This is a double-edged sword for anyone who (like me) has aspirations as a public intellectual. On the one hand, as the Chronicle of Higher Education has pointed out, many factors combine to limit the number of academic posts. With more competition, productivity becomes important. So turn off Twitter and stop reading blogs. Write that article, and ignore the Party on the Internet. But leaving aside the perilous labour conditions and the market-driven environment that might await once one gets the academic post, there’s also the immediate question of how much to engage with the flow of debate rushing through the social media sphere. To catch the stream, one must maintain a different sort of personal brand – one that depends on constant and high quality participation.
I disagree with Gordon’s claim that it’s essentially impossible to be a true public intellectual under current market conditions. I think it is possible, but it comes with a heavy pressure of time and participation that doesn’t seem to be well understood or supported by the academy. How do others negotiate the different demands of academic and advocacy social media worlds? What goes on the Twitter stream, and what stays off?
The Social Science Research Council has just released a major report: Broadband Adoption in Low-Income Communities. Based on a unique qualitative study of the people traditionally on the margins of the policy-making process (low-income, minority, non-English speaking) it provides a unique view of the barriers to broadband adoption and effective use that remain in the United States. Some of the core findings:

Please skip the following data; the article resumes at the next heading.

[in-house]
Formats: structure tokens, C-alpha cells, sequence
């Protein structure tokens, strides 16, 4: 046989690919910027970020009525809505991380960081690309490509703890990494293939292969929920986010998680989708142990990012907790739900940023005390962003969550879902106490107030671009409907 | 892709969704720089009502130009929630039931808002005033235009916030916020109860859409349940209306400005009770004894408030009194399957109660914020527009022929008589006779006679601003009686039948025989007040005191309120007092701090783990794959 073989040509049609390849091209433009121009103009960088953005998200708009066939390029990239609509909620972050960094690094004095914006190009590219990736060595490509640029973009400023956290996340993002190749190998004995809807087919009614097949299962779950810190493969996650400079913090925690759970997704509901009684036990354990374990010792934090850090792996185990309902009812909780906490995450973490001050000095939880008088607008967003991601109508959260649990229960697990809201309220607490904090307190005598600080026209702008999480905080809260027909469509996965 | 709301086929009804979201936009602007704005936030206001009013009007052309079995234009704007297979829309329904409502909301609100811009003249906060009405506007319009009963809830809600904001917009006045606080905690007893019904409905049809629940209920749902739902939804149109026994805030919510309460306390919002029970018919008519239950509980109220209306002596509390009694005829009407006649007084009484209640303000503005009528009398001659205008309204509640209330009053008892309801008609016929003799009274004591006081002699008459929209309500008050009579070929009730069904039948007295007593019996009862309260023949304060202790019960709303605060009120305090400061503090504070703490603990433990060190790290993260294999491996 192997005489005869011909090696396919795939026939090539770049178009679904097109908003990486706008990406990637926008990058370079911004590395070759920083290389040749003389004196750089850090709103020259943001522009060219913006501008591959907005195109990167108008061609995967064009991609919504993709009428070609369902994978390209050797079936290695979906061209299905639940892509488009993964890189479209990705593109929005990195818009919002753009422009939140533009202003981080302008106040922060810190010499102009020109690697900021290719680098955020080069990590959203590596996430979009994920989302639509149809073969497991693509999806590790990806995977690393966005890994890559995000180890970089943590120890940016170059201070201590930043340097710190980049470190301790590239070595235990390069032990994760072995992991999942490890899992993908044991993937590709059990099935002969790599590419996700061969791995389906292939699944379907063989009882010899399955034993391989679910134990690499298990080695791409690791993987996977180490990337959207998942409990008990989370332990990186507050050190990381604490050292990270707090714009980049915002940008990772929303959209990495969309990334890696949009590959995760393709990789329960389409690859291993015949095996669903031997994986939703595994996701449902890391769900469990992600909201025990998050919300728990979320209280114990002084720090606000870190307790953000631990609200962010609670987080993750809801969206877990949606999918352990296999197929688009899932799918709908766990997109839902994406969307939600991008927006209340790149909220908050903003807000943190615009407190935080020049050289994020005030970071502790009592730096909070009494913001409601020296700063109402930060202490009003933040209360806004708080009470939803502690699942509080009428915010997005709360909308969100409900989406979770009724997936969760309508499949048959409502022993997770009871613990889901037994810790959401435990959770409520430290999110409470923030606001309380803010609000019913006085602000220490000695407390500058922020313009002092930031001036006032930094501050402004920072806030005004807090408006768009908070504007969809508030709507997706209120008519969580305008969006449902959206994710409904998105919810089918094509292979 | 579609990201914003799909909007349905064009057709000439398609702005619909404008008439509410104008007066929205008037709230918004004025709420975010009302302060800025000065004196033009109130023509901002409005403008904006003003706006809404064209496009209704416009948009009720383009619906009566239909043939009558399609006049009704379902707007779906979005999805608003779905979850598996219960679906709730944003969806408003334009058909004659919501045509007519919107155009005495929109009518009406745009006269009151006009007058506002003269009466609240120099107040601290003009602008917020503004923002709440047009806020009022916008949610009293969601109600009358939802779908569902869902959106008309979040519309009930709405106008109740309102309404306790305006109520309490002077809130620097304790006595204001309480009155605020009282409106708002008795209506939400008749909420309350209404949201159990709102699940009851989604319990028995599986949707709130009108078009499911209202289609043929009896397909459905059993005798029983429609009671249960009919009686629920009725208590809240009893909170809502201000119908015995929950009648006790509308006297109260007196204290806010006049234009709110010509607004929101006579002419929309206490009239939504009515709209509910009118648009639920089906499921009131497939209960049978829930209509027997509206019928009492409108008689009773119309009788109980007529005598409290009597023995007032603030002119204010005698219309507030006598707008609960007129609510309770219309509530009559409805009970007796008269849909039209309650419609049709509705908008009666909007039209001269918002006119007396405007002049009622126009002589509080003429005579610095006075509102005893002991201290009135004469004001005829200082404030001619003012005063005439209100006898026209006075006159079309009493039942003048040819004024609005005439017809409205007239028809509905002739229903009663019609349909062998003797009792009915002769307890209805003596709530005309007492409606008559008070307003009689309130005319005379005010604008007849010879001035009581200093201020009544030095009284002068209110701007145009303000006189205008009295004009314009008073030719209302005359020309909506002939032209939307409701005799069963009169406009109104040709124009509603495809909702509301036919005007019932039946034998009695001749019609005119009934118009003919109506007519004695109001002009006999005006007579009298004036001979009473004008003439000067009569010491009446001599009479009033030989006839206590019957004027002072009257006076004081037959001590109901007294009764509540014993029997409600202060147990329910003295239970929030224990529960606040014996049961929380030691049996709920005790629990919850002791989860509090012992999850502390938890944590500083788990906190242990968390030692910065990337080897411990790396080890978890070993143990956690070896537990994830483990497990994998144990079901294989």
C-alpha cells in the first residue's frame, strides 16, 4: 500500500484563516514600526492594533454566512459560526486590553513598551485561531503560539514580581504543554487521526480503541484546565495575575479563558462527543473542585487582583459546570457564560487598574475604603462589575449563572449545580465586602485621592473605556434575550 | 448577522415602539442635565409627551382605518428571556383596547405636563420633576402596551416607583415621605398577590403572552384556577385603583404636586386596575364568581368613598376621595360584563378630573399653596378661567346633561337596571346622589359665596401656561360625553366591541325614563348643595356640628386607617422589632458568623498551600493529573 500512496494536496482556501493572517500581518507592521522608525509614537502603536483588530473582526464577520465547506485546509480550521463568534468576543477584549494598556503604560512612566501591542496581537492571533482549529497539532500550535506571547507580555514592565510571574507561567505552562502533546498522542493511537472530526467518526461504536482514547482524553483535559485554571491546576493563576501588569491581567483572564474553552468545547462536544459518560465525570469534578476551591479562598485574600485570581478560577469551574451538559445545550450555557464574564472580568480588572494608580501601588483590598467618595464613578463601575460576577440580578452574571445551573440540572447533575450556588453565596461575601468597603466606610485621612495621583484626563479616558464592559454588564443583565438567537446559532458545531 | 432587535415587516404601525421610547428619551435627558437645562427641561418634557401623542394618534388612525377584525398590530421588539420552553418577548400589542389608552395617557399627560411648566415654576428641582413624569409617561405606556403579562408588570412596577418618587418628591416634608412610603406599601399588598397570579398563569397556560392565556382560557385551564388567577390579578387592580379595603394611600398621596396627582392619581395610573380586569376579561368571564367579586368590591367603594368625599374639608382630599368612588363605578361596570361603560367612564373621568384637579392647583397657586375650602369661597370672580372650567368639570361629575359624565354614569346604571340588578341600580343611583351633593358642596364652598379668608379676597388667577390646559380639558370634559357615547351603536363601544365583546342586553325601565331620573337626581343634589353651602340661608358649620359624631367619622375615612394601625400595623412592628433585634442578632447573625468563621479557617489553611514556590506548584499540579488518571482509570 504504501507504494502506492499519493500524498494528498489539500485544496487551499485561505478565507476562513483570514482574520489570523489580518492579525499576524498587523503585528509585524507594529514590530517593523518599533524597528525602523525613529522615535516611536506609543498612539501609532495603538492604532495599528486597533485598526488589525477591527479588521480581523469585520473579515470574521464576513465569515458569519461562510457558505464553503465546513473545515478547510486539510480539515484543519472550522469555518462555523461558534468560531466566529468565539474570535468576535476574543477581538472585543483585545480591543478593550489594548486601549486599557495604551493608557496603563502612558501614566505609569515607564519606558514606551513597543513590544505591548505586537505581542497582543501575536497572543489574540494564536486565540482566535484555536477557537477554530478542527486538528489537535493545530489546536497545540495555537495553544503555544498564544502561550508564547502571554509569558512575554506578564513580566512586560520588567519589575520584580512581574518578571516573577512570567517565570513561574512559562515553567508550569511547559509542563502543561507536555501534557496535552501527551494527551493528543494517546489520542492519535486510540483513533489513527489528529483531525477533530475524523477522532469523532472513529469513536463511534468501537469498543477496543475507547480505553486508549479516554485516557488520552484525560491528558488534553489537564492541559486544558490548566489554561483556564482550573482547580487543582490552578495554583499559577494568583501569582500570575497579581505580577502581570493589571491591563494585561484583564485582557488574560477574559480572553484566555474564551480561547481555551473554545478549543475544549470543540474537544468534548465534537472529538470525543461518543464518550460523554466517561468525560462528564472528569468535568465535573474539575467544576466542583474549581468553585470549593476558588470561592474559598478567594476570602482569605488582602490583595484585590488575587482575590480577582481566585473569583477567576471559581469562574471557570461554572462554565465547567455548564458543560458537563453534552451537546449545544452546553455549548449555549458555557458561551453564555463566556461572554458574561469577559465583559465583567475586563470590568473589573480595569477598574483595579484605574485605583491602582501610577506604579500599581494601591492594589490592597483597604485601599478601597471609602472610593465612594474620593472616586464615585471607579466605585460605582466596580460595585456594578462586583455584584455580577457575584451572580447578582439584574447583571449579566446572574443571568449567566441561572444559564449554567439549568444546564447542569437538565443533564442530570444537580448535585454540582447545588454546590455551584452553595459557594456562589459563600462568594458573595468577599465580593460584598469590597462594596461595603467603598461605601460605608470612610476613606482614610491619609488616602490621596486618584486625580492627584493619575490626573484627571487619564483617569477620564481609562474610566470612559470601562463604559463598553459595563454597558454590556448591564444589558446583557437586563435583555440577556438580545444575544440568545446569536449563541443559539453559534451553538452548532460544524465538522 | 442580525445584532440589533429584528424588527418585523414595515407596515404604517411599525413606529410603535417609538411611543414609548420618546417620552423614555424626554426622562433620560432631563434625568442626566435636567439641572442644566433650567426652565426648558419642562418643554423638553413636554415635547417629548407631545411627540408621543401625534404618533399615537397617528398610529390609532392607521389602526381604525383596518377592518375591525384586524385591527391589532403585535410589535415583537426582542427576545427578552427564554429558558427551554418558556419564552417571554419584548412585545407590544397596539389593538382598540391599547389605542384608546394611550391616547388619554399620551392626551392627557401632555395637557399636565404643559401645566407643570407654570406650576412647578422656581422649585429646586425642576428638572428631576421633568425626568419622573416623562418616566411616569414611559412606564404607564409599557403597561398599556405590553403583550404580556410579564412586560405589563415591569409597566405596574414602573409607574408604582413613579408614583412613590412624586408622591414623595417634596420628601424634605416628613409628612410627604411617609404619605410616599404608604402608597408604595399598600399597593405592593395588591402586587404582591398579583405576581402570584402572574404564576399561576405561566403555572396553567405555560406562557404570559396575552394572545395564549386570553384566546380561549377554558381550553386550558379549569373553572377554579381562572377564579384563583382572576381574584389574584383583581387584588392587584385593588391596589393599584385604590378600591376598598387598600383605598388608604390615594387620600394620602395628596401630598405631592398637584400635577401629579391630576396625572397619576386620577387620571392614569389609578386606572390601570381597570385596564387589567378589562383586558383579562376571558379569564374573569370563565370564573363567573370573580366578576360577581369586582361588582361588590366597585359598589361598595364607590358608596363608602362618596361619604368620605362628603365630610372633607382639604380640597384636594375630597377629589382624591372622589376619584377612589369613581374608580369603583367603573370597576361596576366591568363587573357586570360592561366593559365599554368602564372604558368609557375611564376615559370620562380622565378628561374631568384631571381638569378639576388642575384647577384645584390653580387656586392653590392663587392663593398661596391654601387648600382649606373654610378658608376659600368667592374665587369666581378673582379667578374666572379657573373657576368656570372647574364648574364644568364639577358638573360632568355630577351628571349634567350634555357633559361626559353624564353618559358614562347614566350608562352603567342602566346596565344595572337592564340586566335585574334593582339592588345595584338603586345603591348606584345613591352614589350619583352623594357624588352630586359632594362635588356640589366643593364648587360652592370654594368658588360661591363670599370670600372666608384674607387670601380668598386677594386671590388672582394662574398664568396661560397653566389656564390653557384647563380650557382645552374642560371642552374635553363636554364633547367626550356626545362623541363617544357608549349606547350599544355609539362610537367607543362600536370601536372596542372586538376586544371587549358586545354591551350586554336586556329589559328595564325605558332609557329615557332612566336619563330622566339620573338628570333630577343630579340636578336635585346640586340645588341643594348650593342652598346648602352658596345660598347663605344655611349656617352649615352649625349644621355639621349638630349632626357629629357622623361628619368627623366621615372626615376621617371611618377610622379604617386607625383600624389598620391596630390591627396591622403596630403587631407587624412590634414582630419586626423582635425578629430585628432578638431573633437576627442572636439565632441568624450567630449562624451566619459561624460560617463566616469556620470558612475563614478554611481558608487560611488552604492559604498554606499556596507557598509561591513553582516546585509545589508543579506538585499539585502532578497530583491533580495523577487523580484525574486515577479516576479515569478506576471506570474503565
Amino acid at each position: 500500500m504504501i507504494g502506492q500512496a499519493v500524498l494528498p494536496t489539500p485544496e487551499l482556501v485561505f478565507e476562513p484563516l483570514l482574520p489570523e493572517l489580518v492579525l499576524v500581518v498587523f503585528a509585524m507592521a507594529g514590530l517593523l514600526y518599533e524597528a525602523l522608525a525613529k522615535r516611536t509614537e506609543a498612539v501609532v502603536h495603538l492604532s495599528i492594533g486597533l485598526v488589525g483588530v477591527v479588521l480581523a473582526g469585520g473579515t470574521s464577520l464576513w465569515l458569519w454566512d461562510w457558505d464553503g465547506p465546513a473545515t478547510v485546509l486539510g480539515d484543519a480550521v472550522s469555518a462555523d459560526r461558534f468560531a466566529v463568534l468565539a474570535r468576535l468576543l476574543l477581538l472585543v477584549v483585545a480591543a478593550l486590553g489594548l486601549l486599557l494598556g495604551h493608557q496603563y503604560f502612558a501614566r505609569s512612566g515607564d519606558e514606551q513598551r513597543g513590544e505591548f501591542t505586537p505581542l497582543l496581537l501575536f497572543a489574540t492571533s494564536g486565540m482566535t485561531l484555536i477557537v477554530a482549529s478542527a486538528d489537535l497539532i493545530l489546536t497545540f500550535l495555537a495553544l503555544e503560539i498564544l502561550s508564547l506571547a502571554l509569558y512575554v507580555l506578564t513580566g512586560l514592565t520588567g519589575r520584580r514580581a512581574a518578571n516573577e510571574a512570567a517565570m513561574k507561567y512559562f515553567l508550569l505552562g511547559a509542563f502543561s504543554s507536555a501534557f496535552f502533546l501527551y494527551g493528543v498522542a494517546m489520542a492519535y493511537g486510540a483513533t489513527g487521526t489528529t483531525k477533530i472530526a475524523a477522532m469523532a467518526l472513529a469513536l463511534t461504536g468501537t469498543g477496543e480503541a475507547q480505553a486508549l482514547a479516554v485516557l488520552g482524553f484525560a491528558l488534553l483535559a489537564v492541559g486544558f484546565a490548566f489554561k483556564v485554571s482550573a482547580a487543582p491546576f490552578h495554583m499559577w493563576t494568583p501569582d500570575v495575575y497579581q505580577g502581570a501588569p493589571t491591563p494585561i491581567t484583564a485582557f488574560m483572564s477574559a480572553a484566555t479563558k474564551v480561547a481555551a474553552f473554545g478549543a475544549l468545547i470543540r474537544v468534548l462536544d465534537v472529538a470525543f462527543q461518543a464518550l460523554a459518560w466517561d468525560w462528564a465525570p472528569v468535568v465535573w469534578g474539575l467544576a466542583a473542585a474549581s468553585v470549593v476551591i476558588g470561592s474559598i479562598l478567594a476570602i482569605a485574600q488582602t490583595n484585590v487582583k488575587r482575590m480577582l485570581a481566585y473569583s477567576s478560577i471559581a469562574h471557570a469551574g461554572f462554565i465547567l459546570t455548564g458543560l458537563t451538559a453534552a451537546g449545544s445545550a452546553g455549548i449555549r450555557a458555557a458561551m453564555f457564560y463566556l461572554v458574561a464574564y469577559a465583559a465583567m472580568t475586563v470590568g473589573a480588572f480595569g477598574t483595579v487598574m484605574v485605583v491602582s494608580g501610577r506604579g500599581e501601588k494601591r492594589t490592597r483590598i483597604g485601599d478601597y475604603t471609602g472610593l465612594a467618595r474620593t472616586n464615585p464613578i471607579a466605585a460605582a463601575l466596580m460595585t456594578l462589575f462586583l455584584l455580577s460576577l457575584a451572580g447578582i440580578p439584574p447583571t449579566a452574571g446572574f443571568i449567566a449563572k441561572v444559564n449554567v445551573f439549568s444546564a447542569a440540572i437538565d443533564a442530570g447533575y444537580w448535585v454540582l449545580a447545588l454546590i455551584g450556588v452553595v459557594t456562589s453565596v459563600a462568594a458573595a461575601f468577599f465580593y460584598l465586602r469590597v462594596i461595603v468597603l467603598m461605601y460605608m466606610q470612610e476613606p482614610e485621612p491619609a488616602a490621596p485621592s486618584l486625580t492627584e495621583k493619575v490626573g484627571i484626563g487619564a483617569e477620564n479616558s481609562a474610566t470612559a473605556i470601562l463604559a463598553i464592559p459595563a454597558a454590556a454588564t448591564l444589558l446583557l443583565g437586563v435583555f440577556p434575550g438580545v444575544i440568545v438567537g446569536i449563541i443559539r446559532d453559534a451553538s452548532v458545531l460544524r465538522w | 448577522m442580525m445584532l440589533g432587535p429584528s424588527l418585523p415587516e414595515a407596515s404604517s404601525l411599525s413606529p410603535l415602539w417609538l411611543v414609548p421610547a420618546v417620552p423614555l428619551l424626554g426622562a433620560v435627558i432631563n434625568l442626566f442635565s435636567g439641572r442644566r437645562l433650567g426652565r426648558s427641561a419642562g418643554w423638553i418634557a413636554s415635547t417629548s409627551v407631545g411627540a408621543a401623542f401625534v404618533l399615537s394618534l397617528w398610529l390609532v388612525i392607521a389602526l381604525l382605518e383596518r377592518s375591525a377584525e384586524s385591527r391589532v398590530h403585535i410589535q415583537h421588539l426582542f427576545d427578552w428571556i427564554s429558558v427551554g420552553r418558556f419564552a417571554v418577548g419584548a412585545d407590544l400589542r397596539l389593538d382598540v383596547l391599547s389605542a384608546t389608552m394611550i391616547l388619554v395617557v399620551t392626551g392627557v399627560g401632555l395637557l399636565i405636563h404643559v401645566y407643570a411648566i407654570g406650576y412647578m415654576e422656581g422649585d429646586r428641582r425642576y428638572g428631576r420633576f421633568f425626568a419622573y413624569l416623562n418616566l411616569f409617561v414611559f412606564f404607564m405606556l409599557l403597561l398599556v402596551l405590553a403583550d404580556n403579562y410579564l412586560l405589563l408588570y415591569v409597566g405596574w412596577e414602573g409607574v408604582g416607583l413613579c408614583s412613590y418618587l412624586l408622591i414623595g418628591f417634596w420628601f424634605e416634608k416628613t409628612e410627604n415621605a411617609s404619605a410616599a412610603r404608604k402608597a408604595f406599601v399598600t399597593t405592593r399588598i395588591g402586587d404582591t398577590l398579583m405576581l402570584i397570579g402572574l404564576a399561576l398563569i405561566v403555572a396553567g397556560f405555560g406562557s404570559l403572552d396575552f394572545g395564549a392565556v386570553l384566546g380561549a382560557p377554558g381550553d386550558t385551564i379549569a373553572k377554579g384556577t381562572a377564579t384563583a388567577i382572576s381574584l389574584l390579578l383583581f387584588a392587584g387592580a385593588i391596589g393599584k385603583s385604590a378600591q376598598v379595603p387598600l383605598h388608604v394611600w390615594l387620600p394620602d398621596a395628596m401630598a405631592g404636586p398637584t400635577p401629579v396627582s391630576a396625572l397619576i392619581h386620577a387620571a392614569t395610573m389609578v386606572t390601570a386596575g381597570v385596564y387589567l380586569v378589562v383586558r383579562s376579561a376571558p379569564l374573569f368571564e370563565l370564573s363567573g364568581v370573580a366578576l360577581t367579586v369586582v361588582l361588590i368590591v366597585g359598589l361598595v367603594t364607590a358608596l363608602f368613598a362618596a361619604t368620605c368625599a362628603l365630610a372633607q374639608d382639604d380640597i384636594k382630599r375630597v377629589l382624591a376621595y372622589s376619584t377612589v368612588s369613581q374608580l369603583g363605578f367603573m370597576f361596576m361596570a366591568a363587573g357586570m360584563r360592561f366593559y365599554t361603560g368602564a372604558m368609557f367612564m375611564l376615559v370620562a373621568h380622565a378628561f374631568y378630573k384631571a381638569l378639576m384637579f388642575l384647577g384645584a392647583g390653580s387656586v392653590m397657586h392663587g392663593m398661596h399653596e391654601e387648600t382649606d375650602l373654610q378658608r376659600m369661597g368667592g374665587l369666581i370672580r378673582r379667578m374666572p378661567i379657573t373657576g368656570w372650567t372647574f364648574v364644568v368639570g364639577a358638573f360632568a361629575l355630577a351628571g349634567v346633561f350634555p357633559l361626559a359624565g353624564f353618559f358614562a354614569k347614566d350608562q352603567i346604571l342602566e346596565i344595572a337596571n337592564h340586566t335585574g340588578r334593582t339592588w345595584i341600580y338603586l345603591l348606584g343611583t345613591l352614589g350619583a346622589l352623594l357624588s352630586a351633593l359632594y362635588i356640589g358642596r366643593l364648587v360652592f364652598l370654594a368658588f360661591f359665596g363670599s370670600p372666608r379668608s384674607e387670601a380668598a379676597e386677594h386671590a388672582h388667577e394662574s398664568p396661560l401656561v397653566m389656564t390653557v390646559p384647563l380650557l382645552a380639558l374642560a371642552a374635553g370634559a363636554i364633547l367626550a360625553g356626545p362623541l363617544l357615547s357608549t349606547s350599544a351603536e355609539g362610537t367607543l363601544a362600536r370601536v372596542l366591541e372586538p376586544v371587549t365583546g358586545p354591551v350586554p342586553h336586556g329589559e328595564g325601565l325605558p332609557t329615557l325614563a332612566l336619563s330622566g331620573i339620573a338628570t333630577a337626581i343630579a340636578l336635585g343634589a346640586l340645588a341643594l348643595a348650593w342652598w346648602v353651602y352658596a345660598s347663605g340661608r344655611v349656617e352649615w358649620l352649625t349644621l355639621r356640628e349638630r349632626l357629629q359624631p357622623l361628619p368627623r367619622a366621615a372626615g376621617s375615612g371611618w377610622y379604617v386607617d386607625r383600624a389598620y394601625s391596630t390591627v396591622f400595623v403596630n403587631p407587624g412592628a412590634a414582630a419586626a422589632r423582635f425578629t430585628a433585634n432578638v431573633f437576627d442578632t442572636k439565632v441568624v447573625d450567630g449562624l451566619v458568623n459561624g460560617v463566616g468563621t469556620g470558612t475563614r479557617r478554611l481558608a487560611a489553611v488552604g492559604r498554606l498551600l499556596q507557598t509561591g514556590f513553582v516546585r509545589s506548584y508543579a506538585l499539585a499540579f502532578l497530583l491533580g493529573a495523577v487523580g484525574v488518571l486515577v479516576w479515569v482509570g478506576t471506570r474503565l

- Broadband access is increasingly a requirement of socio-economic inclusion, not an outcome of it—and residents of low-income communities know this.
- Price is only one factor shaping the fragile equilibrium of home broadband adoption, and price pressures go beyond the obvious challenge of high monthly fees. Hardware costs, hidden fees, billing transparency, quality of service, and availability are major issues for low-income communities.
- Libraries and other community organizations fill the gap between low home adoption and high community demand, and provide a number of other critical services, such as training and support. These support organizations are under severe pressure to meet community connectivity needs, leading to widespread perceptions of a crisis in the provider community.
A major challenge for public policy makers is understanding how to make decisions about people who are unlike themselves. In the past, this has meant creating “evidence-based policy” based on polling or survey data. But now policy-makers are beginning to understand how qualitative research can provide the detail and context they need. This study shows how this research can contribute to evidence-based policy: it complements a phone survey commissioned by the FCC.